- Associated Press - Sunday, February 1, 2015

PORT ORCHARD, Wash. (AP) - This may not be what proponents of Common Core had in mind when they suggested students dig deeper into their studies.

It started as a side conversation among some kids in Danett Rozey’s fourth-grade class at Mullenix Ridge Elementary School after the AFC Championship Game.

The topic? The allegedly underinflated footballs used by the New England Patriots in their 45-7 rout of the Indianapolis Colts in that game on Jan. 18.

At the center of a buzzing hive of young 12s, Ashton Smith, the lone Patriots fan in the class, was defending quarterback Tom Brady and the rest of his team against the allegations.

Rozey saw a learning opportunity and suggested the class do some research to sift truth from rumor.



“If I see there’s a lot of student interest in something, I try to capitalize on it,” she said. But a lesson plan about NFL regulations was a first, Rozey admits.

The students read news articles and weighed the reports for evidence that supported (or refuted) the allegations. The research made Deflategate believers of some and swayed former Patriots supporters to suspect the team.

“Before I looked at the text, I didn’t think they cheated, because I didn’t think NFL players would cheat,” Kaylee Paquette said.

(Because clearly professional athletes are above reproach, right?)

“But then when I went back into the text, I noticed there was a lot of evidence that they did,” Paquette said.

A number of students zeroed in on the $500,000 fine the NFL levied on Patriots coach Bill Belichick in 2007, when a Patriots staffer was caught videotaping the New York Jets’ defensive signals during a game.

“What really made me think they cheated was their quarterback Tom Brady said he likes using underinflated balls,” Sarah Sieckowski said.

That kind of analytical reading is actually a key tenet of Common Core, Rozey said. The students also learned the art of civil debate.

“I think it’s a lifelong skill that needs to be taught at a very young age,” Rozey said. “To be able to respectfully disagree and support your opinion with evidence.”

But the class didn’t stop there. They decided to run their own scientific experiment.

Rozey had the PE teacher supply two footballs, one inflated to NFL specifications of 12.5 pounds per square inch, the other slightly underinflated. Students handled each ball to see if they could detect a difference. Rozey recorded the data, with students whispering their guesses to her to avoid influencing each other.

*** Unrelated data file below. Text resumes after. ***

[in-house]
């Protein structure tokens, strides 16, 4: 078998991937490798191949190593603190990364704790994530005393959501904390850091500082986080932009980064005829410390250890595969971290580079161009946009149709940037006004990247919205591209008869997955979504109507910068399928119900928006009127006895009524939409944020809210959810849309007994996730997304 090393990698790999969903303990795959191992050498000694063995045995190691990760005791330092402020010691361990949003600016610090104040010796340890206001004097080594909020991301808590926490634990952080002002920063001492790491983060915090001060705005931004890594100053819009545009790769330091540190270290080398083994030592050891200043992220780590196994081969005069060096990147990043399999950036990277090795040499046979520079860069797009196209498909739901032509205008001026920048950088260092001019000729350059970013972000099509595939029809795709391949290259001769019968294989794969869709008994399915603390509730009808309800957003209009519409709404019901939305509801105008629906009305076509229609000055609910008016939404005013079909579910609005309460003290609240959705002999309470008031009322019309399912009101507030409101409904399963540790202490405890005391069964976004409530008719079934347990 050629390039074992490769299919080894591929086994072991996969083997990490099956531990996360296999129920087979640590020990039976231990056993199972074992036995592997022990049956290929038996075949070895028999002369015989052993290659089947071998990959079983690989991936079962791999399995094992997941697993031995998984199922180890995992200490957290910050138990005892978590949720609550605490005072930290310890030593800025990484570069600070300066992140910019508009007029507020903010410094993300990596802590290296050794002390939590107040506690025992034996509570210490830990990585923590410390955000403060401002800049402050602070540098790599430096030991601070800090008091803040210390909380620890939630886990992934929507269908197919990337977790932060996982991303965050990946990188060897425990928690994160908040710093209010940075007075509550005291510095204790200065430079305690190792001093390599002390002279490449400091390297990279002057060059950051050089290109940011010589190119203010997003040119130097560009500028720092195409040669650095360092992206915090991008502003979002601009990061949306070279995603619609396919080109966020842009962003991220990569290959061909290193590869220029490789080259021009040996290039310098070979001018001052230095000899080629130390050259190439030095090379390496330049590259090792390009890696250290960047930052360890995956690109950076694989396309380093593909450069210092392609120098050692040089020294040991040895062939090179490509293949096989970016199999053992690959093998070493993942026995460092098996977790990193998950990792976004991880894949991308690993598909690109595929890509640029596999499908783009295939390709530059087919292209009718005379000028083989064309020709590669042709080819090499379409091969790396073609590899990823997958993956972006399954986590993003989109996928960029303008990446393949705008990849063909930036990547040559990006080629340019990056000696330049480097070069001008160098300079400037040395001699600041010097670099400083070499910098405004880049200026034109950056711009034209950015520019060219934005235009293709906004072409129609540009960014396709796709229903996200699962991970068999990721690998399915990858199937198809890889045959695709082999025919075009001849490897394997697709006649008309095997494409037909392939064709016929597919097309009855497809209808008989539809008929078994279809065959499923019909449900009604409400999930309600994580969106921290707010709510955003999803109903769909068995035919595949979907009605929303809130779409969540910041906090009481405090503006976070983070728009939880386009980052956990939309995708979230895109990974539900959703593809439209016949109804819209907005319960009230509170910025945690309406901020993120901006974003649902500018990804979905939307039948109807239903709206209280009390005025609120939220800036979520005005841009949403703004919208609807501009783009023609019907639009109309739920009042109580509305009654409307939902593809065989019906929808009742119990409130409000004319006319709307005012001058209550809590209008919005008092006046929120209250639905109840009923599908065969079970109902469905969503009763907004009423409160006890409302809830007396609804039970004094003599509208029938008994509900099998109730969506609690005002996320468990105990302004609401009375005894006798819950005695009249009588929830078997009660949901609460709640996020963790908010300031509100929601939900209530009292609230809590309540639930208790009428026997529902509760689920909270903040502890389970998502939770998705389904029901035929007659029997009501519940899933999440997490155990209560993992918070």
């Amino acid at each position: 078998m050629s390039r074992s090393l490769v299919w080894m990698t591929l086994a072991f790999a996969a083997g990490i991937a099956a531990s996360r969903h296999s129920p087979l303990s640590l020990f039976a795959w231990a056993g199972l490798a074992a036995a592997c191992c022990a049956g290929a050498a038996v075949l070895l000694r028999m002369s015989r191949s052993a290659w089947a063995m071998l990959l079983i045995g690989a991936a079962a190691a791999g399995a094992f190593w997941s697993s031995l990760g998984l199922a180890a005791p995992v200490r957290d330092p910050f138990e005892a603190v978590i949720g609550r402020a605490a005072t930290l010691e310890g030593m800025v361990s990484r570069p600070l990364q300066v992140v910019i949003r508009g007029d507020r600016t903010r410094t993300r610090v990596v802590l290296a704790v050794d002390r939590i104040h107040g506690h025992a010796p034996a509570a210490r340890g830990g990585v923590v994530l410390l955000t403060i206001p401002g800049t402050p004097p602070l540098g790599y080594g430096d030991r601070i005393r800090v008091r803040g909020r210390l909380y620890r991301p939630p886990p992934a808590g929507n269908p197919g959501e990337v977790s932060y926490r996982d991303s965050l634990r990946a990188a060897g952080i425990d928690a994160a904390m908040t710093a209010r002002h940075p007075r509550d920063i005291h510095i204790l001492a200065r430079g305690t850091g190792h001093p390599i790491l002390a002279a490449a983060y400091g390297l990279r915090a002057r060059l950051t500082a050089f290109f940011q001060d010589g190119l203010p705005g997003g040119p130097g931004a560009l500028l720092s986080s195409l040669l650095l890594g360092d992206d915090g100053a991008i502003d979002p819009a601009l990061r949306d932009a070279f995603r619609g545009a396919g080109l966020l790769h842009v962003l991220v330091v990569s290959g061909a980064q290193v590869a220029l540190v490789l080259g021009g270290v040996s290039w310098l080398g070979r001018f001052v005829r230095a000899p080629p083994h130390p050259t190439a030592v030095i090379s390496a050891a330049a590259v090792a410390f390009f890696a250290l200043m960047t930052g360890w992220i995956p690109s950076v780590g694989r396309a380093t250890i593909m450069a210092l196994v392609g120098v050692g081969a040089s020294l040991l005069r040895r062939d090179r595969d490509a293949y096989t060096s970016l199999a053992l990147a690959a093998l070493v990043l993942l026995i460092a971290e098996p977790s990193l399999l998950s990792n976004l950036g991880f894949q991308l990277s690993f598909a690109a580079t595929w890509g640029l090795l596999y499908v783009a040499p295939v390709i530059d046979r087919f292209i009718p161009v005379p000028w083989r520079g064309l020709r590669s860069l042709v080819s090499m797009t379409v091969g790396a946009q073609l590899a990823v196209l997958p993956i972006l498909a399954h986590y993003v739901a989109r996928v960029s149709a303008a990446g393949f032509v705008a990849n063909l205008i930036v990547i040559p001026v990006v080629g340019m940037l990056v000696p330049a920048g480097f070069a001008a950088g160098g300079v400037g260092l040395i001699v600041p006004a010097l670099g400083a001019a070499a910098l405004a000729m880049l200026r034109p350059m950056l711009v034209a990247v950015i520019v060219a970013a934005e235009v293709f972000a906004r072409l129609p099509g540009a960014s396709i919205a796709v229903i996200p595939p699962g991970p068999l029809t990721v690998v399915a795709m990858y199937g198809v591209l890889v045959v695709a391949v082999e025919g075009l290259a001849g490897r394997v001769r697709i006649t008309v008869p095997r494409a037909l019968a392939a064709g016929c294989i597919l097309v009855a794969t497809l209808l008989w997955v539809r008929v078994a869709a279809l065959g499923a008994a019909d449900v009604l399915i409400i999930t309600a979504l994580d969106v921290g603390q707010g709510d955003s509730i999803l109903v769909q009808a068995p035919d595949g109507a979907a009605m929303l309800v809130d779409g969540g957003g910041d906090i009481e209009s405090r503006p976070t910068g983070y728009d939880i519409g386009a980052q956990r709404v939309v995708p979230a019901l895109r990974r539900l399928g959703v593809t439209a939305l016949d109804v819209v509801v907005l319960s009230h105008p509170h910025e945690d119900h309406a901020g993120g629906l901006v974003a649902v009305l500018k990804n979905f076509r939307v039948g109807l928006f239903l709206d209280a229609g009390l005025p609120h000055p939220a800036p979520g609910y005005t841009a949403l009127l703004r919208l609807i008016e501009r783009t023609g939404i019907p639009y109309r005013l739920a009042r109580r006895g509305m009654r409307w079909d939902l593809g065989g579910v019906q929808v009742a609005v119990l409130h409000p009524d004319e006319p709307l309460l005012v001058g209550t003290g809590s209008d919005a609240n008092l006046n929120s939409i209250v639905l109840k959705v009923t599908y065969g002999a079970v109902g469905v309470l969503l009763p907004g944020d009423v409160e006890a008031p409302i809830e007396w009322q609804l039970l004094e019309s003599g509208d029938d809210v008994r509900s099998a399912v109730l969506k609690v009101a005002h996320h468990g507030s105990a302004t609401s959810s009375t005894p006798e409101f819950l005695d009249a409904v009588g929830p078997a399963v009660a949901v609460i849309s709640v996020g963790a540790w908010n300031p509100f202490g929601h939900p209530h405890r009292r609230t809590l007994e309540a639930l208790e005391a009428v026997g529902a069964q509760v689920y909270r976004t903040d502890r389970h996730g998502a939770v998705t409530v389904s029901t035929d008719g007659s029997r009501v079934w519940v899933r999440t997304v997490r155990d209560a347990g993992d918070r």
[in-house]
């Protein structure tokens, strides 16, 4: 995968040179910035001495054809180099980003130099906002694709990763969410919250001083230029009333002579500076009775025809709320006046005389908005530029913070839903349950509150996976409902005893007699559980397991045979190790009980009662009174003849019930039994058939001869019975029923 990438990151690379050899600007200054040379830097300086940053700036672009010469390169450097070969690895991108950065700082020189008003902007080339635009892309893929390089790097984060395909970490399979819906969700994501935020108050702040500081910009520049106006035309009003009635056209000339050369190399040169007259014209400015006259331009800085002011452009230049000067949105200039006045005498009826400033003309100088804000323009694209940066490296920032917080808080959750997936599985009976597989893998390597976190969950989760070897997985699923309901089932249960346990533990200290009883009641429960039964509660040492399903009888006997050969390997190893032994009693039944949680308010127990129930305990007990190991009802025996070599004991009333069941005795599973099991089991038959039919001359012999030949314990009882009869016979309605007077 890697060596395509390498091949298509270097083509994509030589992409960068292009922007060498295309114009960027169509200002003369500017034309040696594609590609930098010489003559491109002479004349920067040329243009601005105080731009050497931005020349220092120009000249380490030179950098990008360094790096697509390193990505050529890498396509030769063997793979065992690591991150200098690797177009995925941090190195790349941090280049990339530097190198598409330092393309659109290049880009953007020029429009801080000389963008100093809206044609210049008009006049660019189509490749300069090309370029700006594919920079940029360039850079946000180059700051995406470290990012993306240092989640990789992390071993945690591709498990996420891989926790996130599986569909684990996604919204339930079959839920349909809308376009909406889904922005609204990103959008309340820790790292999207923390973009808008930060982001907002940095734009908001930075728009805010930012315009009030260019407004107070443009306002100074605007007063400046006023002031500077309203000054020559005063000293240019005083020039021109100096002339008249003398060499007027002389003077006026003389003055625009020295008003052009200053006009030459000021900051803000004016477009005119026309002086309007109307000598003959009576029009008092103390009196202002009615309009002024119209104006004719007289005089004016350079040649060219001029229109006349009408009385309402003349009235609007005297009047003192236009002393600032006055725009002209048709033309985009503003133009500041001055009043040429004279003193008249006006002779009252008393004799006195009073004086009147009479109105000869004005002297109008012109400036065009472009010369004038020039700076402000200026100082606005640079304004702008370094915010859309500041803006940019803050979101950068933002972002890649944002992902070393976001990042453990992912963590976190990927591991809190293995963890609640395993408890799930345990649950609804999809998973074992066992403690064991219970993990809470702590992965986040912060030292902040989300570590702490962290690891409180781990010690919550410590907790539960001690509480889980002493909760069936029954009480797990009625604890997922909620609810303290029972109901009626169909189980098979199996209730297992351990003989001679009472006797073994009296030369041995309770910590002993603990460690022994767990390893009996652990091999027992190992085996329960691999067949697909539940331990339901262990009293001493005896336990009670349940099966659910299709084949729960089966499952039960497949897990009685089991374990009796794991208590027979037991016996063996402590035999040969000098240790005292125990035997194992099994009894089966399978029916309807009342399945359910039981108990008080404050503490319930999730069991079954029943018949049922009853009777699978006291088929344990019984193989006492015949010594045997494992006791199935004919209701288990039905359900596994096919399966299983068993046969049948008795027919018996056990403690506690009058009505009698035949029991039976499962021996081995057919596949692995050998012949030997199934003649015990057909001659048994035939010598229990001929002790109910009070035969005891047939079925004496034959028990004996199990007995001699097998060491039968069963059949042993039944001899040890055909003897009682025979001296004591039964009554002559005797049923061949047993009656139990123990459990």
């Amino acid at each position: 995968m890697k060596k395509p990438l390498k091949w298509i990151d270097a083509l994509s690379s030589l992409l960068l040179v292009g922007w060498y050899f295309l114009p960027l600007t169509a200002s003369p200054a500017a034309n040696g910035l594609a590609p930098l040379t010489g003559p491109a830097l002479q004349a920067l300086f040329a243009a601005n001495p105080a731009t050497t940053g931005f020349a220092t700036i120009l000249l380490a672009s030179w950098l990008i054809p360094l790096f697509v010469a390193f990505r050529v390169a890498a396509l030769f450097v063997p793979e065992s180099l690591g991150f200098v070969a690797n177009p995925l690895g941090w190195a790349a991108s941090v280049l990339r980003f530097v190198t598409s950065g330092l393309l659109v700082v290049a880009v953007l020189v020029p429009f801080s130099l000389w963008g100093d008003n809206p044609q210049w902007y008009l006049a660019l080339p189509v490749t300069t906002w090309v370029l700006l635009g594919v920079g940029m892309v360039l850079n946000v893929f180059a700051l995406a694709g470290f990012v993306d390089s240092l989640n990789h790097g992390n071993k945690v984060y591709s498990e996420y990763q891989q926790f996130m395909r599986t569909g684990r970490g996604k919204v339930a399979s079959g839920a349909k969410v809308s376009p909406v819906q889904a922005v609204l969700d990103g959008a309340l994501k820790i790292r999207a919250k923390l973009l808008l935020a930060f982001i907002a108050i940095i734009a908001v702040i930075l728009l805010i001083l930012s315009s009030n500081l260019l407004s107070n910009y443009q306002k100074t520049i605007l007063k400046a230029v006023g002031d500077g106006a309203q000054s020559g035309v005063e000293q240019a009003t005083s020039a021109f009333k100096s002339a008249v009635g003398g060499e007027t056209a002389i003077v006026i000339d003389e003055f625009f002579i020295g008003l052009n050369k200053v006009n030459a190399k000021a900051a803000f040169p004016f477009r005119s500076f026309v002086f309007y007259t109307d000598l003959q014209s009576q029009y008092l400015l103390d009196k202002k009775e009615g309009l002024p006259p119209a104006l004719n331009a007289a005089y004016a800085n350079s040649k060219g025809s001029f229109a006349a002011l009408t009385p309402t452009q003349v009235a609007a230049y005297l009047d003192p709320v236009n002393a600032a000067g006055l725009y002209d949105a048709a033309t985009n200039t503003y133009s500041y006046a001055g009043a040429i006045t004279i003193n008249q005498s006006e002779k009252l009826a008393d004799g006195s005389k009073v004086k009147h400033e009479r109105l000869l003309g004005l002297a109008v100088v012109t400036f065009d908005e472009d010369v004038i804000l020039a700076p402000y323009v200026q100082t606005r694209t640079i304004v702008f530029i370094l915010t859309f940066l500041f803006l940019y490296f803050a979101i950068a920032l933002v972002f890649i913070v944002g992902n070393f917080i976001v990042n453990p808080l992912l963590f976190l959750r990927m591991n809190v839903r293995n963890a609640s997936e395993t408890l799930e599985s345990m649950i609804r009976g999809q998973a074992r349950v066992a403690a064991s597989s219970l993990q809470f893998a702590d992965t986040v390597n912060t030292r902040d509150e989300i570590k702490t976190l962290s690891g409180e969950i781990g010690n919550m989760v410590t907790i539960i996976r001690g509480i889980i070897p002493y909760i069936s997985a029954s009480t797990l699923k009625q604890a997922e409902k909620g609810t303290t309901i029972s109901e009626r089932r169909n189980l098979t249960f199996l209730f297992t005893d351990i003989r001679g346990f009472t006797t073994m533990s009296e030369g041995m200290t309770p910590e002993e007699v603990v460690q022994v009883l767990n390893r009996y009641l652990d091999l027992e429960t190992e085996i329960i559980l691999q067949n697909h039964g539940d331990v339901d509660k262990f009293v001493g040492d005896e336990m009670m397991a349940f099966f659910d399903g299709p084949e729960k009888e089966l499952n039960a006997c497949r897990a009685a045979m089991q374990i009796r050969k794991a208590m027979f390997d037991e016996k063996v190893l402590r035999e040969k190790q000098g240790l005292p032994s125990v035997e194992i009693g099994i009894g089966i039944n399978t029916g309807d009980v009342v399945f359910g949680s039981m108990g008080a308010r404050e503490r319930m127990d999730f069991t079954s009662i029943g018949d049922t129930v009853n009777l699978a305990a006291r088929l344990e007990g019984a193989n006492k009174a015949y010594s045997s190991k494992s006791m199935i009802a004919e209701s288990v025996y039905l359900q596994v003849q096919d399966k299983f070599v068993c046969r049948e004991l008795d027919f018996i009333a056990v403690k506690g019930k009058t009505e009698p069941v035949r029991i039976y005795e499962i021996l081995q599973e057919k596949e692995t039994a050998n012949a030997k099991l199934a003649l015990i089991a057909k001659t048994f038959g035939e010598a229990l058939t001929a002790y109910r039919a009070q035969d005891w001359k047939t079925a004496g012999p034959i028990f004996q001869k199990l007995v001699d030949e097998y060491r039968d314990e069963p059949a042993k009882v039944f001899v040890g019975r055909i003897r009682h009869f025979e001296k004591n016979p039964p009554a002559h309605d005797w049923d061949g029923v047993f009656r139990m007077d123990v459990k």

“Only one kid in this class couldn’t tell,” Madison Schultz said. “The rest of us kids could tell, and Tom Brady couldn’t.”

Empirical evidence in, the students sharpened their pencils and shot off impassioned letters to NFL Commissioner Roger Goodell. Persuasive essay, check. Penmanship, check. Rozey’s lesson plan was really getting some legs.

Most of the kids had harsh words for New England and plenty of advice for Goodell.

“Dear Mr. Goodell … Whatever you do, please don’t let the Patriots get away with the deflated ball incident. The Hawks don’t want to play with cheaters … 12th Man Brayden Gunyan.”

“The coach should be fined and the team should also be fined. They should lose draft picks,” Aimie Jackson advised.

“I hope we play a team that does not cheat just so they can win,” wrote “12th girl” Makenna Shippy. “You have a hard decision to make, but I hope you choose right.”

“I think that there should be a guard for the balls and keep an eye on the balls at all times in all future games,” Anelyn Case wrote.

Then there was Smith.

“I am a mass Patriots’ fan in a school infested with Seahawks fans, which makes me want to puke,” he wrote. “In my opinion, I think they did not cheat, because the Colt’s coach said that there was no issues with the balls before the game.”

Smith thinks a re-cheat is unlikely because Belichick would have learned his lesson from the 2007 sanction, and plus the fact, the Patriots are so awesome they didn’t need to cheat to win, he said.

“Thank you for your time, and I really hope that you look really hard into the investigation,” Smith wrote. “P.S. Some game tickets would be cool.”

That was earlier this week. On Thursday the NFL’s officiating dean partly vindicated Smith, saying the inspection of footballs by a referee before the AFC Championship game was handled properly. And, yes, there will be extra eyes on the Patriots’ balls for Sunday’s big game.

Oh, and Ashton, sorry, man, but we’ve just got to say it, “Go Hawks!”

___

Information from: Kitsap Sun, https://www.kitsapsun.com/

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